Last year the Unitarian Universalist Association (UUA) moved it’s headquarters from 25 Beacon St. (right next to the Massachusetts State House) on Beacon Hill to 24 Farnsworth St. in the Seaport District. Twenty-five Beacon St. had been the headquarters of the American Unitarian Association before the merger of the AUA and the Universalist Church of America (UCA) in 1961. It’s a stately, historic building, befitting it’s surroundings on Beacon Hill.
Twenty-four Farnsworth is converted industrial space. I believe it might have been a mill (but I’m not certain). It’s removed from the rarified air of Beacon Hill – down with the people in the Seaport District. It’s near the Boston Children’s Museum and the Boston Fire Museum. It’s full of exposed brick and beam and open spaces. And I love it.
Last week I had the pleasure of attending the First Year Ministers Seminar at 24 Farnsworth. I loved being there. I am delighted in this move.
Don’t get me wrong. I love history – I love old buildings (although 24 Farnsworth is old) and I love stately. But I think it’s not always the best choice. Sometimes it’s better to be with the people.
Beacon Hill is lovely. But we UU’s, we have a bit of a problem sometimes with our self-importance. We can get a bit full of ourselves. Do we really need to be right next to the Massachusetts State House? Is that really the hub of the universe? And do we really think, like the waining of the British Empire, that we’re all that? That we still have so much sway that Massachusetts just can’t make a move without us? Perhaps we ought to be looking more toward collaborating with other faith communities instead of touting our own sway. Perhaps we ought to be looking – dare I say it – beyond Massachusetts!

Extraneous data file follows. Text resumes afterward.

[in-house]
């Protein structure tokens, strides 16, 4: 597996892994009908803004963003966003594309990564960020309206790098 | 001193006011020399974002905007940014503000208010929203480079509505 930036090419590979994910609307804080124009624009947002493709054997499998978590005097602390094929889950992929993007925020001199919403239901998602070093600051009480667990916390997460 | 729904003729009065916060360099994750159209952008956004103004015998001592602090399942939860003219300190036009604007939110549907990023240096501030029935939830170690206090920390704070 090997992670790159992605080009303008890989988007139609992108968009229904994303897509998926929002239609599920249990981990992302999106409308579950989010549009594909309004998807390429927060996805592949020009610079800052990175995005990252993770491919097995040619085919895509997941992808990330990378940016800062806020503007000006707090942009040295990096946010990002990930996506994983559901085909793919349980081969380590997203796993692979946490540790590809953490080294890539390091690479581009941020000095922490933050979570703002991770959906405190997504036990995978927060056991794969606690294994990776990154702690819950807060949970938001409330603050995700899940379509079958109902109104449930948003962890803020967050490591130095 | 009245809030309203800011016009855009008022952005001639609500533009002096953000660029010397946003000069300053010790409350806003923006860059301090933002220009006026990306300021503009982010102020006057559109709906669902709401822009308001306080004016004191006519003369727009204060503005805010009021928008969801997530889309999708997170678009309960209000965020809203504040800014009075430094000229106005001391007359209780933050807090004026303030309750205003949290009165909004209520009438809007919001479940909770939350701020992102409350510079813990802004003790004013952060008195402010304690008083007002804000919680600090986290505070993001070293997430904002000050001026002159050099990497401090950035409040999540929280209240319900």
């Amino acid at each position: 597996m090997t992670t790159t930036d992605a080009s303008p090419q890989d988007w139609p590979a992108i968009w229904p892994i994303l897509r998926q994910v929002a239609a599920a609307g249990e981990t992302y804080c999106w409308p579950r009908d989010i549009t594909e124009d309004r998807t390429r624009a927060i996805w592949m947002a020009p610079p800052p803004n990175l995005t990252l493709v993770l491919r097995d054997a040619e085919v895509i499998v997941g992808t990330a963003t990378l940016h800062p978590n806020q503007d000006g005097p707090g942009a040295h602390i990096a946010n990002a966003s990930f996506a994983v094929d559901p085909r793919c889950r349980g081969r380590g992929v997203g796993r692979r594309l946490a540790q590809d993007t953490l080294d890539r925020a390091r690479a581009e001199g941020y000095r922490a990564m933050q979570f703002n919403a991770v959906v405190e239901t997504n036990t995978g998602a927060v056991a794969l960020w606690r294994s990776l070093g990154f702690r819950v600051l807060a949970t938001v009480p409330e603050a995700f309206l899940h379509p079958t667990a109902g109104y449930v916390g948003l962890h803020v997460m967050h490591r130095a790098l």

And then there are the Universalists. We are not the only religion to have formed by the merger of two or more denominations. Often, when this happens, the new denomination finds a new headquarters so as not to subsume one or more of the partners into a more powerful partner. We, however, moved the new association right into the headquarters of the American Unitarian Association. The time is long-overdue for us to acknowledge Universalist contributions to the UUA. We deserve a home that is a genuinely Unitarian Universalist home – not just a Unitarian place where Universalists are invited to bed down on the sofa.
The history has moved along to Farnsworth. There are historic brass and silver chandeliers hanging in the upper commons (the second-floor lobby just outside the chapel) amid the exposed beams and brick. There are antique grandfather clocks. There are the stately portraits in gilded frames. And there are the rotating digital portraits in newer gilded frames, as well. Well, it is the 21st century.
It’s old and it’s new. There is technology everywhere – so UUA field staff are able to attend chapel virtually. There are open work areas, and plenty of meeting rooms. Lots of places to eat and walk (try the breakfast at Flour if you go). It’s accessible by mass transit. It’s not perfect yet, but it could be.
Good move, UUA.
That’s all I’ve got. That’s my mite.